The molecular formula of 4 was determined as C24H29NO5 by HR-ESIMS m/z 410.1974 ([M − H], calcd. 410.1973), indicative of a dehydrated analogue of 3. Analysis of the NMR data (Table 1 and Table 2) for 4 confirmed this hypothesis, with diagnostic signals for two quaternary sp2 carbons (δC 116.6 and 156.2) in 4 instead of the oxyquaternary sp3 carbons at δC 76.9 (C-20) and δC 67.7 (C-21) in 3. This observation led to the suggestion that the furan ring is formed between the cyclohexadiol and 2-piperidone rings and extended the conjugation system of the pyridone chromophore, which was further confirmed by the UV data of 4 with an absorption peak red-shifted to 367 nm. Further examination of COSY and HMBC correlations (Supplementary Information Figures S42 and S43) corroborated the aforementioned structural assignment. The similarity of the NMR data of the decalin moieties of 4 and 3 suggested the common relative configurations as also confirmed by NOESY correlations (Supplementary Information Figure S44). The crucial NOESY correlation from H-23–H-25b and proton coupling constants of J22,23 (3.8 Hz) and J23,24a (10.8 Hz) defined the relative configurations at C-22 and C-23 as shown in Figure 1.
Compounds 5 and 6 were assigned the same molecular formula of C25H35NO7 by their HR-ESIMS m/z 460.2349 and 460.2337 ([M − H], calcd. 460.2341), respectively, suggestive of a pair of isomers. The NMR data (Table 2 and Table 3) for 5 revealed high similarity to those of apiosporamide (9) [14,15], and the major differences were attributable to the shielded signals for the oxirane ring in 9 instead of two oxymethines (δH 3.87 and 3.35; δC 78.7 and 86.6) and a methoxy group (δH 3.63; δC 60.5) in 5. Subsequent analysis of COSY and HMBC correlations (Supplementary Information Figures S50 and S51) corroborated the aforementioned observations with a key HMBC correlation from the methoxy protons to C-22 (δC 86.6) and established the planar structure of 5. The relative stereochemistry of 5 was determined to be identical to that of 2 based on the comparison of their NMR spectra, including crucial 1H–1H couplings between the corresponding chiral centers, which were further confirmed by examination of the NOESY spectrum (Supplementary Information Figure S52). Analysis of the NMR data (Table 2 and Table 3) for 6 suggested that it was a methoxy regio-isomer of 5, and the methoxy group was determined to locate at C-20 (δC 82.4) via the HMBC correlation from the methoxy protons (δH 3.18) to C-20. Detailed inspection of COSY and HMBC spectra (Supplementary Information Figures S57 and S58) verified the planar structure of 6, and the relative configuration was also determined to be the same as that of 5 based on analyses of key 1H–1H couplings and NOESY correlations (Supplementary Information Figure S59).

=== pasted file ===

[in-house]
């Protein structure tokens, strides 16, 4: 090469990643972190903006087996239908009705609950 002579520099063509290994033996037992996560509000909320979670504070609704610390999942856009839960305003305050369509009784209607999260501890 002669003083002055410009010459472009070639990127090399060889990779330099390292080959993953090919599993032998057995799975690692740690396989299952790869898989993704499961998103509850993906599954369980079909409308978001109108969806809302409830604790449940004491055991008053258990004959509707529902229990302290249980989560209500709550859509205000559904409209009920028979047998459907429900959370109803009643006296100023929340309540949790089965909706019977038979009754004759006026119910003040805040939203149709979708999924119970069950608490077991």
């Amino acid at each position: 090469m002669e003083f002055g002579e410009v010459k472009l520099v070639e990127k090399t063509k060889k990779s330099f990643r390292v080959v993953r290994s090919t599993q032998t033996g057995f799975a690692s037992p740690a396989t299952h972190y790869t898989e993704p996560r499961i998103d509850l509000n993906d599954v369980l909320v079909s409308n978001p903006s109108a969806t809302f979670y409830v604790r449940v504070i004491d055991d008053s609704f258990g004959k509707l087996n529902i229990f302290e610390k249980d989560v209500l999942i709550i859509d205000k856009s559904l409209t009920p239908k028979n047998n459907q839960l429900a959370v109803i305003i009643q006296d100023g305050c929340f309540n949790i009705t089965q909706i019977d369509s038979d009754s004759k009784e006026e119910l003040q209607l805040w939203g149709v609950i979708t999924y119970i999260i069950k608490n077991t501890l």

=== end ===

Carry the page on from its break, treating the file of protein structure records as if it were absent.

Compounds 7 and 8 were determined to possess the same molecular formula C24H31NO7 by their HR-ESIMS m/z 444.2025 and 444.2030 ([M − H], calcd. 444.2028), respectively, indicative of oxygenated analogues of apiosporamide (9) [14,15]. Analysis of the NMR data (Table 2 and Table 3) for 7 confirmed this hypothesis with diagnostic signals for an oxymethylene (δH 3.39, 2H; δC 68.6) in 7 instead of the CH3-11 group in 9. Good resemblance between the remaining NMR data for 7 and 9 suggested the assignment of common structural features between the two co-metabolites and indicated their same relative stereochemistry. The structure with the relative configuration of 7 was finally confirmed by further examination of 2D NMR data, especially COSY, HMBC and NOESY spectra (Supplementary Information Figures S64–S66). Similarly, the oxidation of 8 occurred at C-4 as supported by the COSY correlations from H-4 (δH 2.73) to H-3 (δH 1.39) and H-5 (δH 1.77), as well as the HMBC correlation from H3-11 (δH 1.03) to C-4 (δC 79.6). The coupling constants of H-4 (dd, J = 9.9 Hz) indicated that it was axially located, and thus, the hydroxyl group was equatorially oriented. The low chemical shift of H-4 (<3.0 ppm) was due to its axial position, which located it in the shielding zone of C2-C3 and C5-C6 bonds. The similarity between the remaining NMR data for 8 and 7, especially key 1H–1H coupling constants, supported common structural features, including configurations of the stereocenters, between the two co-metabolites. The structure of 8 with the relative configuration was further confirmed by analysis of 2D NMR data (Supplementary Information Figures S71–S73).
Compounds 9 and 10 were identified to be the previously reported apiosporamide [14,15] and arthpyrone B [4], respectively, based on comprehensive spectroscopic analyses including MS, NMR, [α]D and ECD. While the absolute configuration of 1 was established by X-ray analysis and chemical transformation, those of the other analogues were assigned mainly by analysis of their ECD data. The absolute configurations of 3 and 58, which have the same 3-acyl pyridone chromophore, were characterized by their ECD spectra, which are similar to that of 9 (Figure 6), whose absolute structure had been confirmed by total synthesis of its enantiomer [14,15]. The absolute configurations of the stereocenters of 2 and 4 were proposed on biogenetic grounds (Scheme 1).